The ip tcp path-mtu-discovery command is to enable Path MTU Discovery for connections initiated by the router when it is acting as a host. For a discussion of how the Cisco  IOS software supports Path MTU Discovery when the device is acting as a router, see the section "Understand Path MTU Discovery" earlier in this chapter.

The age-timer is a time interval for how often TCP should re-estimate the Path MTU with a larger maximum segment size (MSS). The default path MTU Discovery age-timer is 10 minutes; its maximum is 30 minutes. You can turn off the age-timer by setting it to infinite.

Enable TCP Selective Acknowledgment

The TCP selective acknowledgment feature improves performance in the event that multiple packets are lost from one TCP window of data.

Prior to this feature, with the limited information available from cumulative acknowledgments, a TCP sender could learn about only one lost packet per round trip time. An aggressive sender could choose to retransmit packets early, but such retransmitted segments might have already been successfully received.

The TCP selective acknowledgment mechanism helps improve performance. The receiving TCP host returns selective acknowledgment packets to the sender, informing the sender of data that has been received. In other words, the receiver can acknowledge packets received out of order. The sender can then retransmit only the missing data segments (instead of everything since the first missing packet).

Prior to selective acknowledgment, if TCP lost packets 4 and 7 out of an 8-packet window, TCP would receive acknowledgment of only packets 1, 2, and 3. Packets 4 through 8 would have to be resent. With selective acknowledgment, TCP receives acknowledgment of packets 1, 2, 3, 5, 6, and 8. Only packets 4 and 7 have to be resent.

Refer to RFC  2018 for more detailed information on TCP selective acknowledgment.

The feature is used only when multiple packets are dropped within one TCP window. There is no performance impact when the feature is enabled but not used. To enable TCP selective acknowledgment, use the following command in global configuration mode.
Command Purpose

ip tcp selective-ack

Enable TCP selective acknowledgment.

Enable TCP Timestamp

The TCP timestamp option provides better TCP round-trip time measurements. Because the timestamps are always sent and echoed in both directions and the timestamp value in the header is always changing, TCP header compression will not compress the outgoing packet. To allow TCP header compression over a serial link, the TCP timestamp option is disabled.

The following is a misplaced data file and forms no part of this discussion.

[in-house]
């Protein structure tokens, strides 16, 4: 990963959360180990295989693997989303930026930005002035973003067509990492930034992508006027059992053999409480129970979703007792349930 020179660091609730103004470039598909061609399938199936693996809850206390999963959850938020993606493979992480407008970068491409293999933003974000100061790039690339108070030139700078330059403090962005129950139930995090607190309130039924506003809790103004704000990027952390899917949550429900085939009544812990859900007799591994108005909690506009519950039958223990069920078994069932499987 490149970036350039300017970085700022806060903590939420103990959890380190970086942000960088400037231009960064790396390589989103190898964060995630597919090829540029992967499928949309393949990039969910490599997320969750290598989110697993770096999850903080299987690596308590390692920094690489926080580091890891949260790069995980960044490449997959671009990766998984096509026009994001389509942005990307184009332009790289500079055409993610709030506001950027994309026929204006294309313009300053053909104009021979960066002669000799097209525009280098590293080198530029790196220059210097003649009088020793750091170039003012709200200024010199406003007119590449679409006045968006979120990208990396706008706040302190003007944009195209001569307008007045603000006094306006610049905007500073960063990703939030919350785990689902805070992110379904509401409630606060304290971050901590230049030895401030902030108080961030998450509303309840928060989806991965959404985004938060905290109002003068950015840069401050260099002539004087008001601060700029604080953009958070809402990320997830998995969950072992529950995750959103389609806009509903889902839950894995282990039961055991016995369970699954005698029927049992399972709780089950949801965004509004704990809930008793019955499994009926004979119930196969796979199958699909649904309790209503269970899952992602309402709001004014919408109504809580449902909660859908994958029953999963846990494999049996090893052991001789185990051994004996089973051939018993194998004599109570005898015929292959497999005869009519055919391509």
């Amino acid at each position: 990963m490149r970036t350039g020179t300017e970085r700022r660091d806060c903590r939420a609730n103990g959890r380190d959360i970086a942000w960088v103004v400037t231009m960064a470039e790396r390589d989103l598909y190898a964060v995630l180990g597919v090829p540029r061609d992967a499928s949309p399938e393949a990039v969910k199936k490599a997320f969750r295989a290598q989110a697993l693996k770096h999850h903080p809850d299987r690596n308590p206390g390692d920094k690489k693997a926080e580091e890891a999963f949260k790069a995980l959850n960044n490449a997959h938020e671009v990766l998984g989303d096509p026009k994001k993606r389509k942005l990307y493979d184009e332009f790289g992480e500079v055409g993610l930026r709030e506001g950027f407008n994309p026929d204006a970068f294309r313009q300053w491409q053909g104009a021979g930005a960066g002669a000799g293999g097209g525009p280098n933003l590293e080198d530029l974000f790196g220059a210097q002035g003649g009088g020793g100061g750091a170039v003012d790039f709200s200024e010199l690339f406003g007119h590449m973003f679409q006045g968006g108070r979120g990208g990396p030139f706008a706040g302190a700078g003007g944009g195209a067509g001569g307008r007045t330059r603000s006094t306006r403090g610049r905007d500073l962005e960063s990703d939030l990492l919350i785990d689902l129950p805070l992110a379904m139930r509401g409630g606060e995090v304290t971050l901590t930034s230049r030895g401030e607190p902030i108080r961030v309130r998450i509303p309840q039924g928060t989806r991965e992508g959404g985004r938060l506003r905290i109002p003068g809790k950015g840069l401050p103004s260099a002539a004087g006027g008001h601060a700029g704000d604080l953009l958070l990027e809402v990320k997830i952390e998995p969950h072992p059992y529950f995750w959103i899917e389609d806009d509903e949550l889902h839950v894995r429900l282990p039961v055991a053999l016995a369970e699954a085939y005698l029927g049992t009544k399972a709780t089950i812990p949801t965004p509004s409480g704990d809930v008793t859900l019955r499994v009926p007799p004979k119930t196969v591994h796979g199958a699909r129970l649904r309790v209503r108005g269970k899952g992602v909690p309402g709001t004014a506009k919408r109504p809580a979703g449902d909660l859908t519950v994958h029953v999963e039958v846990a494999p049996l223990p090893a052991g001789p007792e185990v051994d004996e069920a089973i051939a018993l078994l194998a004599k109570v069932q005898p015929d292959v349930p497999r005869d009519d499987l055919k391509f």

Refer to RFC  1323 for more detailed information on TCP timestamp.

To enable TCP timestamp, use the following command in global configuration mode.
Command Purpose

ip tcp timestamp

Enable TCP timestamp.

If you want to use TCP header compression over a serial line, TCP timestamp and TCP selective acknowledgment must be disabled. Both features are disabled by default. To disable TCP selective acknowledgment once it is enabled, refer to the "Enable TCP Selective Acknowledgment" section earlier in this chapter.

Set the TCP Maximum Read Size

By default, for Telnet and rlogin, the maximum number of characters that TCP reads from the input queue at once is a very large number (the largest possible 32-bit positive number). We do not recommend that you change this value. However, you could change that value by using the following command in global configuration mode.
Command Purpose

ip tcp chunk-size characters

Set the TCP maximum read size for Telnet or rlogin.

Set the TCP Window Size

The default TCP window size is 2144 bytes. We recommend you keep the default value, unless you know your router is sending large packets (greater than 536 bytes). To change the default window size, use the following command in global configuration mode.
Command Purpose

ip tcp window-size bytes

Set the TCP window size.

Set the TCP Outgoing Queue Size

The default TCP outgoing queue size per connection is 5 segments if the connection has a TTY associated with it (like a Telnet connection). If there is no TTY connection associated with it, the default queue size is 20 segments. To change the 5-segment default value, use the following command in global configuration mode.
Command Purpose

ip tcp queuemax packets

Set the TCP outgoing queue size.

Configure IP over WANs

You can configure IP over X.25, SMDS, Frame Relay, and DDR networks. To do this for X.25, SMDS, or Frame Relay, configure the address mappings as described in the appropriate chapters of the Wide-Area Networking Configuration Guide. For DDR, refer to the Dial Solutions Configuration Guide.

Monitor and Maintain the IP Network

To monitor and maintain your network, perform the tasks in the following sections:

Clear Caches, Tables, and Databases

You can remove all contents of a particular cache, table, or database. Clearing a cache, table, or database can become necessary when the contents of the particular structure have become or are suspected to be invalid.

The following table lists the tasks associated with clearing caches, tables, and databases. Use the following commands as needed in EXEC mode:
Command Purpose

clear ip accounting [checkpoint]